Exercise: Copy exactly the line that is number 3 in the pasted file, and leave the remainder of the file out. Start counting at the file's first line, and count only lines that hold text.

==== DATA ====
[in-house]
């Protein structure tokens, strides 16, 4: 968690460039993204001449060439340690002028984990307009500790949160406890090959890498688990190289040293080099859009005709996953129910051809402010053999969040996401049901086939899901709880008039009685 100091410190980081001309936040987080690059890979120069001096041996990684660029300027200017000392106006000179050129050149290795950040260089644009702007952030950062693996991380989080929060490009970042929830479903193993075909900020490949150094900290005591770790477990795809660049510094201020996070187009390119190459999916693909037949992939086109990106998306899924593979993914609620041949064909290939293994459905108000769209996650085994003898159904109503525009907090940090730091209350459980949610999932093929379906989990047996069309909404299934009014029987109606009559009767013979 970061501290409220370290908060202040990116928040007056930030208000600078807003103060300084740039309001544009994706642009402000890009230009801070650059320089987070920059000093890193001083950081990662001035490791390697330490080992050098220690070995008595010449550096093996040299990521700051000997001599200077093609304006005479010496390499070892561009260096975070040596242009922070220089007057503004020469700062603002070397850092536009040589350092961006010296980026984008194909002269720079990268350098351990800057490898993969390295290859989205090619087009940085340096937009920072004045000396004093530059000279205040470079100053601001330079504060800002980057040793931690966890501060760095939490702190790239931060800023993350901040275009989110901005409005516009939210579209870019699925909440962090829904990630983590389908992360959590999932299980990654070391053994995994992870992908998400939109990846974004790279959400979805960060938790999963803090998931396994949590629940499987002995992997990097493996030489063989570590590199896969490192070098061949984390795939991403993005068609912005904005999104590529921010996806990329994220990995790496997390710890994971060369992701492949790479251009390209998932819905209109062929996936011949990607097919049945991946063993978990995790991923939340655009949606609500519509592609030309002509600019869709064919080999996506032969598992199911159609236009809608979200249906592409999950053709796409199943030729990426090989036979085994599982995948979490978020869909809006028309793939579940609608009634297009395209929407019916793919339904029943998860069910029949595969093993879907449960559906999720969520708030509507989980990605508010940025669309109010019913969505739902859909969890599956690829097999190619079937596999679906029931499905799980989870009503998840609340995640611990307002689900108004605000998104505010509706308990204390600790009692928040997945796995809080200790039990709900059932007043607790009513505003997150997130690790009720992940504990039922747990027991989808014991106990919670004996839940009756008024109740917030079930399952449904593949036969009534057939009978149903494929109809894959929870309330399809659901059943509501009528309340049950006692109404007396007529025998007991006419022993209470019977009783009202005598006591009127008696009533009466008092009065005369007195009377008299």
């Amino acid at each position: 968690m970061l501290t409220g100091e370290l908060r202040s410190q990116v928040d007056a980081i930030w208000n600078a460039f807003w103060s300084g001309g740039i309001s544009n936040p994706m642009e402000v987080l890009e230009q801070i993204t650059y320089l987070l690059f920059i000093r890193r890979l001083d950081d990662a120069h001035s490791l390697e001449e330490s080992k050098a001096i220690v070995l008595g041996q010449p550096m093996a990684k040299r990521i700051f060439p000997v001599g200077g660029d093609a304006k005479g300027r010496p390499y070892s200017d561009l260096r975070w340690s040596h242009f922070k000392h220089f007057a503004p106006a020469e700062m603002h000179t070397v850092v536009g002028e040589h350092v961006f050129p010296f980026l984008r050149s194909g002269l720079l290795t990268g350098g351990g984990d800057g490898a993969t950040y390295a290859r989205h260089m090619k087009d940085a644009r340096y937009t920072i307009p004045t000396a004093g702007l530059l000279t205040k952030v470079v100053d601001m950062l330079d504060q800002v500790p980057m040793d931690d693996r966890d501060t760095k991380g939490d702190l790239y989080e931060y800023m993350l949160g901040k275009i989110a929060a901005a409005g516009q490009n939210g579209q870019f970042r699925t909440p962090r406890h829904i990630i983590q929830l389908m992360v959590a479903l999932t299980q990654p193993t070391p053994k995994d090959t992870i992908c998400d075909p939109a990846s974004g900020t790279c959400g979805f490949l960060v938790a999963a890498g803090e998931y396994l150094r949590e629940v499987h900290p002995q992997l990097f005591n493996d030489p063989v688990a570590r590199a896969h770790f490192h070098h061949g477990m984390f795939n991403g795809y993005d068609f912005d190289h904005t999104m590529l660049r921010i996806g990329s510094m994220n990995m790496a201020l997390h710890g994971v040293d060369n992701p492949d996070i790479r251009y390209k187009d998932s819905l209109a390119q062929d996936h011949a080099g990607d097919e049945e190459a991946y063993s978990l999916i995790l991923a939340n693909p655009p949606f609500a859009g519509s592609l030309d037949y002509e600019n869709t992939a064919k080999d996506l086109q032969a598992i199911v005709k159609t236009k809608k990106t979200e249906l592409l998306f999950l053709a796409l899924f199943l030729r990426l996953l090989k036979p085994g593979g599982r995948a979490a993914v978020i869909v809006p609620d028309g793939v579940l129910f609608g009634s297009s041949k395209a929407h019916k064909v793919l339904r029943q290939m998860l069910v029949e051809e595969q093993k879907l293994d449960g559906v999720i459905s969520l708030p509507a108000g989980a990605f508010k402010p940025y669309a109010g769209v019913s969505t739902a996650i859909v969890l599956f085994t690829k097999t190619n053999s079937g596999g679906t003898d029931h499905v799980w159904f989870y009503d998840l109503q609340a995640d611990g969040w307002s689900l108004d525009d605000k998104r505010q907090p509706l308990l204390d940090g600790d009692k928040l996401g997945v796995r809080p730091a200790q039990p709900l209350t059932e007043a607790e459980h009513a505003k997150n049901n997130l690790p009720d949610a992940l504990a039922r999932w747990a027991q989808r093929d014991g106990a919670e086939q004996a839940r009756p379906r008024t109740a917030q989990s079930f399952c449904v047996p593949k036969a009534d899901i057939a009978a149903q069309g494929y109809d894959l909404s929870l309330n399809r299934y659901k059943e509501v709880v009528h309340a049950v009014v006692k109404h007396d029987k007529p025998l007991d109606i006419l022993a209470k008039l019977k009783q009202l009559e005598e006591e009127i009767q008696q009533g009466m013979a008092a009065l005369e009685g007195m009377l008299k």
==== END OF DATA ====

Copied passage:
């Amino acid at each position: 968690m970061l501290t409220g100091e370290l908060r202040s410190q990116v928040d007056a980081i930030w208000n600078a460039f807003w103060s300084g001309g740039i309001s544009n936040p994706m642009e402000v987080l890009e230009q801070i993204t650059y320089l987070l690059f920059i000093r890193r890979l001083d950081d990662a120069h001035s490791l390697e001449e330490s080992k050098a001096i220690v070995l008595g041996q010449p550096m093996a990684k040299r990521i700051f060439p000997v001599g200077g660029d093609a304006k005479g300027r010496p390499y070892s200017d561009l260096r975070w340690s040596h242009f922070k000392h220089f007057a503004p106006a020469e700062m603002h000179t070397v850092v536009g002028e040589h350092v961006f050129p010296f980026l984008r050149s194909g002269l720079l290795t990268g350098g351990g984990d800057g490898a993969t950040y390295a290859r989205h260089m090619k087009d940085a644009r340096y937009t920072i307009p004045t000396a004093g702007l530059l000279t205040k952030v470079v100053d601001m950062l330079d504060q800002v500790p980057m040793d931690d693996r966890d501060t760095k991380g939490d702190l790239y989080e931060y800023m993350l949160g901040k275009i989110a929060a901005a409005g516009q490009n939210g579209q870019f970042r699925t909440p962090r406890h829904i990630i983590q929830l389908m992360v959590a479903l999932t299980q990654p193993t070391p053994k995994d090959t992870i992908c998400d075909p939109a990846s974004g900020t790279c959400g979805f490949l960060v938790a999963a890498g803090e998931y396994l150094r949590e629940v499987h900290p002995q992997l990097f005591n493996d030489p063989v688990a570590r590199a896969h770790f490192h070098h061949g477990m984390f795939n991403g795809y993005d068609f912005d190289h904005t999104m590529l660049r921010i996806g990329s510094m994220n990995m790496a201020l997390h710890g994971v040293d060369n992701p492949d996070i790479r251009y390209k187009d998932s819905l209109a390119q062929d996936h011949a080099g990607d097919e049945e190459a991946y063993s978990l999916i995790l991923a939340n693909p655009p949606f609500a859009g519509s592609l030309d037949y002509e600019n869709t992939a064919k080999d996506l086109q032969a598992i199911v005709k159609t236009k809608k990106t979200e249906l592409l998306f999950l053709a796409l899924f199943l030729r990426l996953l090989k036979p085994g593979g599982r995948a979490a993914v978020i869909v809006p609620d028309g793939v579940l129910f609608g009634s297009s041949k395209a929407h019916k064909v793919l339904r029943q290939m998860l069910v029949e051809e595969q093993k879907l293994d449960g559906v999720i459905s969520l708030p509507a108000g989980a990605f508010k402010p940025y669309a109010g769209v019913s969505t739902a996650i859909v969890l599956f085994t690829k097999t190619n053999s079937g596999g679906t003898d029931h499905v799980w159904f989870y009503d998840l109503q609340a995640d611990g969040w307002s689900l108004d525009d605000k998104r505010q907090p509706l308990l204390d940090g600790d009692k928040l996401g997945v796995r809080p730091a200790q039990p709900l209350t059932e007043a607790e459980h009513a505003k997150n049901n997130l690790p009720d949610a992940l504990a039922r999932w747990a027991q989808r093929d014991g106990a919670e086939q004996a839940r009756p379906r008024t109740a917030q989990s079930f399952c449904v047996p593949k036969a009534d899901i057939a009978a149903q069309g494929y109809d894959l909404s929870l309330n399809r299934y659901k059943e509501v709880v009528h309340a049950v009014v006692k109404h007396d029987k007529p025998l007991d109606i006419l022993a209470k008039l019977k009783q009202l009559e005598e006591e009127i009767q008696q009533g009466m013979a008092a009065l005369e009685g007195m009377l008299k």